Comparative and Continental Philosophy 6 (2):143-157 (2014)
AbstractThis article will examine the phase of Nishida’s thought in which he turns to the historical world and present the benefits of this turn to his overall philosophical project. In “The Philosophy of History in the ‘Later’ Nishida,” Woo-Sung Huh claims that Nishida Kitaro’s attempt to integrate history into his earlier writings on self-consciousness is a “wrong turn.” I will demonstrate how Huh’s criticism of Nishida’s writings on history stems from Huh’s own ontological assumption that consciousness and the historical world occupy distinct realms. Leveling this criticism against Nishida causes the reader to miss Nishida’s greatest insight, namely that there is no such distinction; there is only one reality of consciousness and materiality. Nishida’s emphasis on the historical world makes his earlier claim that consciousness is inseparable from things more robust. I will argue that by expanding his earlier focus on consciousness to include the formative power of created physical objects and human bodies on consciousness, Nishida’s philosophy is actually strengthened.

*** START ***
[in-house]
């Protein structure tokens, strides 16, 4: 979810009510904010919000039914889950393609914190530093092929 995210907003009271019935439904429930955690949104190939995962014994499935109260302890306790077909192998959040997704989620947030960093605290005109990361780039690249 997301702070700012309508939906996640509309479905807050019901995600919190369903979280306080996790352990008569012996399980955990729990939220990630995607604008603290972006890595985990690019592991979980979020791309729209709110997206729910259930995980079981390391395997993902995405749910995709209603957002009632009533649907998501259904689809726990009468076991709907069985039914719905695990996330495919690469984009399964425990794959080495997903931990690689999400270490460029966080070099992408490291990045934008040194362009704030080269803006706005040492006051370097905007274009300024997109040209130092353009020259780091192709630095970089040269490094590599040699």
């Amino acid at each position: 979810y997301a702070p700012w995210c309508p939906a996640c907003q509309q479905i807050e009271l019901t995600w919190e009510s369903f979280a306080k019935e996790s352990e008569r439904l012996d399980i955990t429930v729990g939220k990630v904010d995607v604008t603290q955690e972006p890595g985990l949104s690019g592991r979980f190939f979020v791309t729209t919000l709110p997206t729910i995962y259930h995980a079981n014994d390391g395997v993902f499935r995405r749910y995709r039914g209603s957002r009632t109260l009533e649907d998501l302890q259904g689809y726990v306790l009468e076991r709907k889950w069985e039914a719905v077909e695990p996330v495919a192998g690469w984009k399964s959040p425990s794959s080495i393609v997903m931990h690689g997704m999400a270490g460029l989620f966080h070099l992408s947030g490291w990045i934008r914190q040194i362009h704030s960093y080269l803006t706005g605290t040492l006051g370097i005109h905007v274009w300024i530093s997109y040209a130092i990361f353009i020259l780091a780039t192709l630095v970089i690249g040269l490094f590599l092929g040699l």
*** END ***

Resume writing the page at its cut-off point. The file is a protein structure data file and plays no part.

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References found in this work
An Inquiry Into the Good.Kitaro Nishida, Masao Abe & Christopher Ives - 1993 - International Journal for Philosophy of Religion 34 (2):121-123.
Rude Awakenings: Zen, the Kyoto School, and the Question of Nationalism.Steven Heine, James W. Heisig & John C. Maraldo - 1997 - Philosophy East and West 47 (3):439.
Citations of this work
Nishida and the Historical World: An Examination of Active Intuition, the Body, and Time.Elizabeth McManaman Grosz - 2014 - Comparative and Continental Philosophy 6 (2):143-157.
Nishida’s Bow: Evaluating Nishida’s Wartime Actions.Elizabeth McManaman Tyler - 2019 - Comparative and Continental Philosophy 11 (1):19-33.
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